Caceres freely admits that malicious hackers could use PunkSpider to identify websites to hack. But he argues that scanners that detect web vulnerabilities have always been around. This only makes the results public. “You know your customers can see it, your investors can see it, so you’re going to fix this shit fast,” Caceres explains.
Caceres and Hopper’s Defcon talk marks PunkSpider’s second incarnation. The idea for the tool was born a decade ago, in the summer of 2011, when hacker collective Anonymous and its dissident group LulzSec were in the midst of a rampage of data theft and damage, much of which was made possible by simple web vulnerabilities. (“Why are there SQL injections everywhere?” Said the refrain from a hip-hop song tribute to LulzSec.)
Caceres noted at the time that even relatively unsophisticated hackers apparently had no trouble finding a preponderance of web bugs. He began to wonder if the only solution would be to expose all the vulnerabilities of the web in a massive purge. So in 2012 he started building PunkSpider to do just that; he presented it at the Shmoocon hacking conference in early 2013. His small security R&D company, Hyperion Gray, also received funding from Darpa.
From the start, however, the project faced challenges. Shmoocon’s audience questioned whether Caceres was allowing hackers and violating the fraud and computer abuse law in the process. Soon Amazon was repeatedly starting it from the Amazon Web Services accounts it was using to fuel the search engine, after receiving reports of abuse from angry web administrators. He was forced to constantly create new burner accounts to make it work.
In 2015, Caceres scanned the web for new vulnerabilities only about once a year. He has struggled to keep PunkSpider online and cover its costs. Soon after, he dropped the project.
Earlier this year, however, Hyperion Gray was acquired by QOMPLX, and the biggest startup agreed to relaunch a new and improved version of its web hacking search engine. Now, Caceres and Hopper claim that their revamped tool’s scans are powered by a cloud-based cluster of hundreds of machines, capable of scanning hundreds of millions of sites per day, updating its results across the board. web continuously or by crawling target URLs at a user’s request. The old PunkSpider’s annual scans across the web took almost a week.
Caceres declined to name his current hosting provider, but says he has come to an understanding with the company about PunkSpider’s motives, which he hopes will prevent his accounts from being banned again. He also, albeit reluctantly, added a feature that allows web administrators to spot PunkSpider’s poll based on the user agent that helps identify visitors to a website, and included an e- mail and an unsubscribe feature that allows websites to opt out of the tool. research. “I’m not happy with that, honestly,” Caceres says. “I don’t like the idea that people can walk away from security activities and put their heads in the sand. But it’s about sustainability and balance.”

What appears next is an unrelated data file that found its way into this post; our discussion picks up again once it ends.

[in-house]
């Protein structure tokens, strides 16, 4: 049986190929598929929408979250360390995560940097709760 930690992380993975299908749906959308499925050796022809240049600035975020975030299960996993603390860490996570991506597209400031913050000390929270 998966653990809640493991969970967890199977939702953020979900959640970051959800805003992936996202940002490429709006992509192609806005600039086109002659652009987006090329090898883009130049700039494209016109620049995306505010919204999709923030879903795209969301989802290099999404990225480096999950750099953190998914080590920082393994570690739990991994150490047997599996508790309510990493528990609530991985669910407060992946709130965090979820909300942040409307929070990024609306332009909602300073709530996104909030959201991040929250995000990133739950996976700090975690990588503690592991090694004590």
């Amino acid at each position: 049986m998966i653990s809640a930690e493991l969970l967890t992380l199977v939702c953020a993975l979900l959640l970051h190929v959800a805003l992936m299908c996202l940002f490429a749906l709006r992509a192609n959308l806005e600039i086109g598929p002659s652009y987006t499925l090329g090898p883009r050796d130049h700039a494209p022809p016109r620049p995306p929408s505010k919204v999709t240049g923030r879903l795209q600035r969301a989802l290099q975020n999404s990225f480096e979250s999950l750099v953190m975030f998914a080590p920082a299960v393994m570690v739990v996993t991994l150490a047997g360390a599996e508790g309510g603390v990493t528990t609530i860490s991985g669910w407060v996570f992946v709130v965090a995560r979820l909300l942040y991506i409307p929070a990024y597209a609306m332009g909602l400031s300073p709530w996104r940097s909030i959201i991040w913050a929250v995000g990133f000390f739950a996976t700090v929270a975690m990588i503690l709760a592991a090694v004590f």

The reincarnated version of PunkSpider has already revealed some real flaws in major websites. Caceres showed WIRED screenshots that demonstrated cross-site scripting vulnerabilities in both Kickstarter.com and LendingTree.com. In the case of LendingTree, Caceres claims that the vulnerability could be used to create links which, if users could be tricked into clicking, either harbor malware on the site or display phishing prompts on LendingTree’s own site. The Kickstarter bug, according to Caceres, would allow hackers to create a link that, if a victim clicked, could similarly display phishing prompts or automatically make a payment from their credit card to a Kickstarter project.
“LendingTree uses multiple levels of controls to protect our site and the privacy and integrity of consumer data,” the company said in a statement. “This includes web application firewalls, external penetration testing, and static / dynamic code review to identify and remediate vulnerabilities. Additionally, we take all reported security vulnerabilities seriously and promptly investigate and resolve any issues that are detected. KickStarter wrote in an email to WIRED that it is “actively addressing” its web flaw.